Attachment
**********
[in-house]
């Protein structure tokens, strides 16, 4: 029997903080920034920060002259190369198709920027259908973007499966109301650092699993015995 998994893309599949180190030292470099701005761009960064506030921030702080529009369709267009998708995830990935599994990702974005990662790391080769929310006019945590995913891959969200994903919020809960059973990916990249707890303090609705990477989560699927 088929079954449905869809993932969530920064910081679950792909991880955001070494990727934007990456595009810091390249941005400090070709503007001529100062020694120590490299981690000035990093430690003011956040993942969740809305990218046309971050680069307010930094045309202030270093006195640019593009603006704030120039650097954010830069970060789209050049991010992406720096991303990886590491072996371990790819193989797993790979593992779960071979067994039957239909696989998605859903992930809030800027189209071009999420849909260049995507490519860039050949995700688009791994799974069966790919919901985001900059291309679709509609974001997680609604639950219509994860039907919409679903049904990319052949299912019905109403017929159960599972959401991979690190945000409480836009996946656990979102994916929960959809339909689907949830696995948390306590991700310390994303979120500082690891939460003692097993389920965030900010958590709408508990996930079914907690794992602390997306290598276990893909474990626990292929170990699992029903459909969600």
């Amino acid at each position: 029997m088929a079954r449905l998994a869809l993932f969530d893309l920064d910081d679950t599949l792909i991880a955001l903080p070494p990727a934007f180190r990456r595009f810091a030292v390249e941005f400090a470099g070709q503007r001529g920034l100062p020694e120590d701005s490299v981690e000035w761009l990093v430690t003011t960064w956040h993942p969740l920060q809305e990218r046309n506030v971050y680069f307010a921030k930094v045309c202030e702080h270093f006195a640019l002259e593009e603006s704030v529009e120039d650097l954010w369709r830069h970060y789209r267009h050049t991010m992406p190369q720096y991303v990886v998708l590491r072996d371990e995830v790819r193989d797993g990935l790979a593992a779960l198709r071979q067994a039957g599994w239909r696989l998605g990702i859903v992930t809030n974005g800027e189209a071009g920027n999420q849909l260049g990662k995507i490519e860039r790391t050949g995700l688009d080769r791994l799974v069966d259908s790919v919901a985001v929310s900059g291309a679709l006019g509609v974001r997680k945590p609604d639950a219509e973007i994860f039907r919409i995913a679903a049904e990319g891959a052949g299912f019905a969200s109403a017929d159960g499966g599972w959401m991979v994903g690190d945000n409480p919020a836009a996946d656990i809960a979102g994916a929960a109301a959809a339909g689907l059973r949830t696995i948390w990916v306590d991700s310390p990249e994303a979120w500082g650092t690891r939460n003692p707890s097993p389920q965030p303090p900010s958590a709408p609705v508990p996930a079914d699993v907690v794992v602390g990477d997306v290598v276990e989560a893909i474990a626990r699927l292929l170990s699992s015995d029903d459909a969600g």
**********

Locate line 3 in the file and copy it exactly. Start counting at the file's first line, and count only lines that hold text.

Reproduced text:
């Amino acid at each position: 029997m088929a079954r449905l998994a869809l993932f969530d893309l920064d910081d679950t599949l792909i991880a955001l903080p070494p990727a934007f180190r990456r595009f810091a030292v390249e941005f400090a470099g070709q503007r001529g920034l100062p020694e120590d701005s490299v981690e000035w761009l990093v430690t003011t960064w956040h993942p969740l920060q809305e990218r046309n506030v971050y680069f307010a921030k930094v045309c202030e702080h270093f006195a640019l002259e593009e603006s704030v529009e120039d650097l954010w369709r830069h970060y789209r267009h050049t991010m992406p190369q720096y991303v990886v998708l590491r072996d371990e995830v790819r193989d797993g990935l790979a593992a779960l198709r071979q067994a039957g599994w239909r696989l998605g990702i859903v992930t809030n974005g800027e189209a071009g920027n999420q849909l260049g990662k995507i490519e860039r790391t050949g995700l688009d080769r791994l799974v069966d259908s790919v919901a985001v929310s900059g291309a679709l006019g509609v974001r997680k945590p609604d639950a219509e973007i994860f039907r919409i995913a679903a049904e990319g891959a052949g299912f019905a969200s109403a017929d159960g499966g599972w959401m991979v994903g690190d945000n409480p919020a836009a996946d656990i809960a979102g994916a929960a109301a959809a339909g689907l059973r949830t696995i948390w990916v306590d991700s310390p990249e994303a979120w500082g650092t690891r939460n003692p707890s097993p389920q965030p303090p900010s958590a709408p609705v508990p996930a079914d699993v907690v794992v602390g990477d997306v290598v276990e989560a893909i474990a626990r699927l292929l170990s699992s015995d029903d459909a969600g």